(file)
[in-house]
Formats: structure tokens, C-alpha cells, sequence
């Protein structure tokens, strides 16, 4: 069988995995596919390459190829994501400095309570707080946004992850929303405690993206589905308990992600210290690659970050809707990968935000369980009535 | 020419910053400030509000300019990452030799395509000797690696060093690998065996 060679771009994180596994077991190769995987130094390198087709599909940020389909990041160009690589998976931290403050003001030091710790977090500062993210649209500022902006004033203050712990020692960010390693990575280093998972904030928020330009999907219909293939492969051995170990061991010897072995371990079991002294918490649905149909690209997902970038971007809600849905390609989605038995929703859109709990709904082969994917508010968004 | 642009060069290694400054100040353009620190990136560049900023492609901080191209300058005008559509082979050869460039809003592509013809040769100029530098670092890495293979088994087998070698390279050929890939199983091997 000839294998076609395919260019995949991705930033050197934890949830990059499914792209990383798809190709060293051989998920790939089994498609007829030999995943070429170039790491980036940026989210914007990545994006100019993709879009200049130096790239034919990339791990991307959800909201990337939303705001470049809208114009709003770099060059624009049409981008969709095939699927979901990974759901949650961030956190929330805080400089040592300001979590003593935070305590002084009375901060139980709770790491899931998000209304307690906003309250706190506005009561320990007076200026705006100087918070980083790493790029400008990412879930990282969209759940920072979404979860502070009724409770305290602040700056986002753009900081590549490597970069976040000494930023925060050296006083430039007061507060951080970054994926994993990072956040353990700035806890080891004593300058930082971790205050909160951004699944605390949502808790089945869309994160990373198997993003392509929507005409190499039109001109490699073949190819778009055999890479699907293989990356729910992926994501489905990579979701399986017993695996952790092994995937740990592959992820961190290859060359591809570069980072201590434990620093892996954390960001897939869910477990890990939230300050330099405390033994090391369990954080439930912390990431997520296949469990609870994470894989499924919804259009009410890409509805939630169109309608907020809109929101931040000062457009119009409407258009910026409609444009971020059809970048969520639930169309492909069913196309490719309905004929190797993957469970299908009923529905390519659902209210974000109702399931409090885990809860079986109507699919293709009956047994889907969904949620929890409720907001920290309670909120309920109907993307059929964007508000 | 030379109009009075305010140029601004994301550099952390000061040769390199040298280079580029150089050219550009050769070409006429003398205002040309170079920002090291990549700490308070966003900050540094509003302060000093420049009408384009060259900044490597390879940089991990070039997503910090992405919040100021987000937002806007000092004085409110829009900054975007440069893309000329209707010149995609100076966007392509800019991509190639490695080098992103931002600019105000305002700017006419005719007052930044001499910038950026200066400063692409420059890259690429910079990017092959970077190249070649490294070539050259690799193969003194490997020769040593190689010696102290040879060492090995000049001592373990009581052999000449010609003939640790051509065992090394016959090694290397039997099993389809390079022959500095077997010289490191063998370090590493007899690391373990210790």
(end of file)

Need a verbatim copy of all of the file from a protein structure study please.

[in-house]
Formats: structure tokens, C-alpha cells, sequence
């Protein structure tokens, strides 16, 4: 069988995995596919390459190829994501400095309570707080946004992850929303405690993206589905308990992600210290690659970050809707990968935000369980009535 | 020419910053400030509000300019990452030799395509000797690696060093690998065996 060679771009994180596994077991190769995987130094390198087709599909940020389909990041160009690589998976931290403050003001030091710790977090500062993210649209500022902006004033203050712990020692960010390693990575280093998972904030928020330009999907219909293939492969051995170990061991010897072995371990079991002294918490649905149909690209997902970038971007809600849905390609989605038995929703859109709990709904082969994917508010968004 | 642009060069290694400054100040353009620190990136560049900023492609901080191209300058005008559509082979050869460039809003592509013809040769100029530098670092890495293979088994087998070698390279050929890939199983091997 000839294998076609395919260019995949991705930033050197934890949830990059499914792209990383798809190709060293051989998920790939089994498609007829030999995943070429170039790491980036940026989210914007990545994006100019993709879009200049130096790239034919990339791990991307959800909201990337939303705001470049809208114009709003770099060059624009049409981008969709095939699927979901990974759901949650961030956190929330805080400089040592300001979590003593935070305590002084009375901060139980709770790491899931998000209304307690906003309250706190506005009561320990007076200026705006100087918070980083790493790029400008990412879930990282969209759940920072979404979860502070009724409770305290602040700056986002753009900081590549490597970069976040000494930023925060050296006083430039007061507060951080970054994926994993990072956040353990700035806890080891004593300058930082971790205050909160951004699944605390949502808790089945869309994160990373198997993003392509929507005409190499039109001109490699073949190819778009055999890479699907293989990356729910992926994501489905990579979701399986017993695996952790092994995937740990592959992820961190290859060359591809570069980072201590434990620093892996954390960001897939869910477990890990939230300050330099405390033994090391369990954080439930912390990431997520296949469990609870994470894989499924919804259009009410890409509805939630169109309608907020809109929101931040000062457009119009409407258009910026409609444009971020059809970048969520639930169309492909069913196309490719309905004929190797993957469970299908009923529905390519659902209210974000109702399931409090885990809860079986109507699919293709009956047994889907969904949620929890409720907001920290309670909120309920109907993307059929964007508000 | 030379109009009075305010140029601004994301550099952390000061040769390199040298280079580029150089050219550009050769070409006429003398205002040309170079920002090291990549700490308070966003900050540094509003302060000093420049009408384009060259900044490597390879940089991990070039997503910090992405919040100021987000937002806007000092004085409110829009900054975007440069893309000329209707010149995609100076966007392509800019991509190639490695080098992103931002600019105000305002700017006419005719007052930044001499910038950026200066400063692409420059890259690429910079990017092959970077190249070649490294070539050259690799193969003194490997020769040593190689010696102290040879060492090995000049001592373990009581052999000449010609003939640790051509065992090394016959090694290397039997099993389809390079022959500095077997010289490191063998370090590493007899690391373990210790």